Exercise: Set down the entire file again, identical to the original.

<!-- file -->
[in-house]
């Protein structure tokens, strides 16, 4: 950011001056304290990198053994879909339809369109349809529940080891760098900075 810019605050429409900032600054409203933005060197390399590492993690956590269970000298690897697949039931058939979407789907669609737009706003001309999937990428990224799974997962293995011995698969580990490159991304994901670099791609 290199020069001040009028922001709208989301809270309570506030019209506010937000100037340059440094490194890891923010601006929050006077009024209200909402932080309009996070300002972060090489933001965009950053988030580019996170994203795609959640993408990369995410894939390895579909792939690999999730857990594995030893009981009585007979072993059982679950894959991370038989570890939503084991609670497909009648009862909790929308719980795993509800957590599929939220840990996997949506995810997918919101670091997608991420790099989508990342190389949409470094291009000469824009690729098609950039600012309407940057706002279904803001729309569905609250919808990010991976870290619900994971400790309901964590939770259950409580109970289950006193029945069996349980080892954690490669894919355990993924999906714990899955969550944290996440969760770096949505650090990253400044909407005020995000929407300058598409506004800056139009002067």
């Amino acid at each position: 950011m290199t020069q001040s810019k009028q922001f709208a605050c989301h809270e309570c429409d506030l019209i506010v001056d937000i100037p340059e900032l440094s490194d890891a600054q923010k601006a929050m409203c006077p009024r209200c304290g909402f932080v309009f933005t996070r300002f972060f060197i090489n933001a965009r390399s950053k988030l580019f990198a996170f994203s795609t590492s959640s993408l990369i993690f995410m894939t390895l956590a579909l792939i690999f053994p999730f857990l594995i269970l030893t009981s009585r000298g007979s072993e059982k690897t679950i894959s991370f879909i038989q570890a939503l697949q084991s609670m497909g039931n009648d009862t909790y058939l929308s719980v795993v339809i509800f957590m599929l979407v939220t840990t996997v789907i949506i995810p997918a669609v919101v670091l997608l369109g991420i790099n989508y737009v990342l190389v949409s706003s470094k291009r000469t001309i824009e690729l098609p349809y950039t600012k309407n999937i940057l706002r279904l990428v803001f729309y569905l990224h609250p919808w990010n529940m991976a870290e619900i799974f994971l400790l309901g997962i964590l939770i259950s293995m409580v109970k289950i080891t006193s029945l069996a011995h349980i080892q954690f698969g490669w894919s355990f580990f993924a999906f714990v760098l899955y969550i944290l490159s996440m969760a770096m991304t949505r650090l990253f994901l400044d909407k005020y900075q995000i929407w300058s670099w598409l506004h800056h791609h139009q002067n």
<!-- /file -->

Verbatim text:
[in-house]
């Protein structure tokens, strides 16, 4: 950011001056304290990198053994879909339809369109349809529940080891760098900075 810019605050429409900032600054409203933005060197390399590492993690956590269970000298690897697949039931058939979407789907669609737009706003001309999937990428990224799974997962293995011995698969580990490159991304994901670099791609 290199020069001040009028922001709208989301809270309570506030019209506010937000100037340059440094490194890891923010601006929050006077009024209200909402932080309009996070300002972060090489933001965009950053988030580019996170994203795609959640993408990369995410894939390895579909792939690999999730857990594995030893009981009585007979072993059982679950894959991370038989570890939503084991609670497909009648009862909790929308719980795993509800957590599929939220840990996997949506995810997918919101670091997608991420790099989508990342190389949409470094291009000469824009690729098609950039600012309407940057706002279904803001729309569905609250919808990010991976870290619900994971400790309901964590939770259950409580109970289950006193029945069996349980080892954690490669894919355990993924999906714990899955969550944290996440969760770096949505650090990253400044909407005020995000929407300058598409506004800056139009002067």
């Amino acid at each position: 950011m290199t020069q001040s810019k009028q922001f709208a605050c989301h809270e309570c429409d506030l019209i506010v001056d937000i100037p340059e900032l440094s490194d890891a600054q923010k601006a929050m409203c006077p009024r209200c304290g909402f932080v309009f933005t996070r300002f972060f060197i090489n933001a965009r390399s950053k988030l580019f990198a996170f994203s795609t590492s959640s993408l990369i993690f995410m894939t390895l956590a579909l792939i690999f053994p999730f857990l594995i269970l030893t009981s009585r000298g007979s072993e059982k690897t679950i894959s991370f879909i038989q570890a939503l697949q084991s609670m497909g039931n009648d009862t909790y058939l929308s719980v795993v339809i509800f957590m599929l979407v939220t840990t996997v789907i949506i995810p997918a669609v919101v670091l997608l369109g991420i790099n989508y737009v990342l190389v949409s706003s470094k291009r000469t001309i824009e690729l098609p349809y950039t600012k309407n999937i940057l706002r279904l990428v803001f729309y569905l990224h609250p919808w990010n529940m991976a870290e619900i799974f994971l400790l309901g997962i964590l939770i259950s293995m409580v109970k289950i080891t006193s029945l069996a011995h349980i080892q954690f698969g490669w894919s355990f580990f993924a999906f714990v760098l899955y969550i944290l490159s996440m969760a770096m991304t949505r650090l990253f994901l400044d909407k005020y900075q995000i929407w300058s670099w598409l506004h800056h791609h139009q002067n």